4

Looking for a translation for "hail" in Japanese, I stumbled upon two possible words with a peculiar distinction being made on the size of the hail balls:

  • [雹]{ひょう} (esp. hail balls 5mm or greater)
  • [霰]{あられ} (esp. hail balls under 5 mm)

Is this distinction really being made, or is one of these two words (almost) never used ? Could you maybe provide me with some examples if there are some additional subtleties.

1
  • @A.Ellett The story is false. It's like saying there are over 3 ways to express fun in Japanese: 楽しい 楽しそう 楽しさ etc. They have their differences. Source: en.m.wikipedia.org/wiki/Eskimo_words_for_snow
    – binom
    Jul 16 '17 at 9:29
6

雹 [ひょう] (esp. hail balls 5mm or greater)
霰 [あられ] (esp. hail balls under 5 mm)
Is this distinction really being made, or is one of these two words (almost) never used ? Could you maybe provide me with some examples if there are some additional subtleties.

The size of the frozen substance from the sky, we don't know, but I think we've been differentiating them by how strong they are, and how the word sounds like; 霰{あられ} sounds lighter like the cute tiny baked riceballs for snacking, and 雹{ひょう} sounds stronger to us in some reason.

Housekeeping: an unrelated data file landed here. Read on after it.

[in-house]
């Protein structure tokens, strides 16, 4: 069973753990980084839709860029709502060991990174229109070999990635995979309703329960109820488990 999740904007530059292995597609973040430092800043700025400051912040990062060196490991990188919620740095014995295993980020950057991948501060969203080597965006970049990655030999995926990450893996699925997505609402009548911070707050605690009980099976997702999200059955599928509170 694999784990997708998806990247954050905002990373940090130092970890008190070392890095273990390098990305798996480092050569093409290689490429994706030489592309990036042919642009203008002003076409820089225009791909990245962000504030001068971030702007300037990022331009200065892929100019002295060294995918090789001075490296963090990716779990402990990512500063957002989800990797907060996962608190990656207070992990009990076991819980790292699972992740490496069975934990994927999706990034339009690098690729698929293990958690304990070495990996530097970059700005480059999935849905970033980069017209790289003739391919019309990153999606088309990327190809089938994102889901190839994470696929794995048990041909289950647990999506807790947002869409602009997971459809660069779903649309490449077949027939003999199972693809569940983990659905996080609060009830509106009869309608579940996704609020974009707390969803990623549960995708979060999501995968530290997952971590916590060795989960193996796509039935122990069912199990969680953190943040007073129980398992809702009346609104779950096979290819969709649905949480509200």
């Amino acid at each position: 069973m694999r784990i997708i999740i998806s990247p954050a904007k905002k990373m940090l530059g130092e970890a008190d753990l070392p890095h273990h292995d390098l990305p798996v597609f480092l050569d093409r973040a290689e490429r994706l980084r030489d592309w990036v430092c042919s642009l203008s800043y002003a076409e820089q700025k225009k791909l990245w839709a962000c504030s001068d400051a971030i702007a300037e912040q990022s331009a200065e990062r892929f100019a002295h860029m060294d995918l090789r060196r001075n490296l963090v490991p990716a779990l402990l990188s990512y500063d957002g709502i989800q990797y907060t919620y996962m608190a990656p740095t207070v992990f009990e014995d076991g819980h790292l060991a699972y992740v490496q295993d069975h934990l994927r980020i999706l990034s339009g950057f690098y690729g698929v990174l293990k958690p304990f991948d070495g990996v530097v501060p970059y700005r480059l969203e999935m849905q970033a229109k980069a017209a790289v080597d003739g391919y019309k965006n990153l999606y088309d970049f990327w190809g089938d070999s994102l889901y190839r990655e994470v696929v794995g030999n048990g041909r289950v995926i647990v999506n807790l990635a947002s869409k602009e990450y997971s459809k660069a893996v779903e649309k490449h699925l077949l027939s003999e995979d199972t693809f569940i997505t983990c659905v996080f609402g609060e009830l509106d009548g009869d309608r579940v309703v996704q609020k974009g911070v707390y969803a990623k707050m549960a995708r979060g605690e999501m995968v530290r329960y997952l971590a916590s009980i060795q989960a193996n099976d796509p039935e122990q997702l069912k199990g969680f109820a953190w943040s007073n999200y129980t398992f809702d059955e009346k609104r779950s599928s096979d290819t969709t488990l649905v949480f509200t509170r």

But when an established dictionary defines something, we can expect it to have been officially defined by somewhere has the authority.

There's also 霙{みぞれ}, and it's said that it's a mixture of rain and snow. I relate it with shaved ice with sweet syrup, and these applications of the word are both so true to me that I wonder which use came to the world first.

2
  • 1
    Maybe it's just me, but the 砲 in [砲弾]{ほう・だん} ("cannonball", "shell", "artillery") is similar to 雹, so it evokes a larger, heavier image as you say.
    – istrasci
    Jul 15 '17 at 18:02
  • @istrasci That's interesting. :) You know what? I always tend to associate it with leopards, the word for them is 豹{ひょう}. I find it's like "cat's and dogs" in English. :D
    – karlalou
    Jul 15 '17 at 18:16

Your Answer

By clicking “Post Your Answer”, you agree to our terms of service, privacy policy and cookie policy

Not the answer you're looking for? Browse other questions tagged or ask your own question.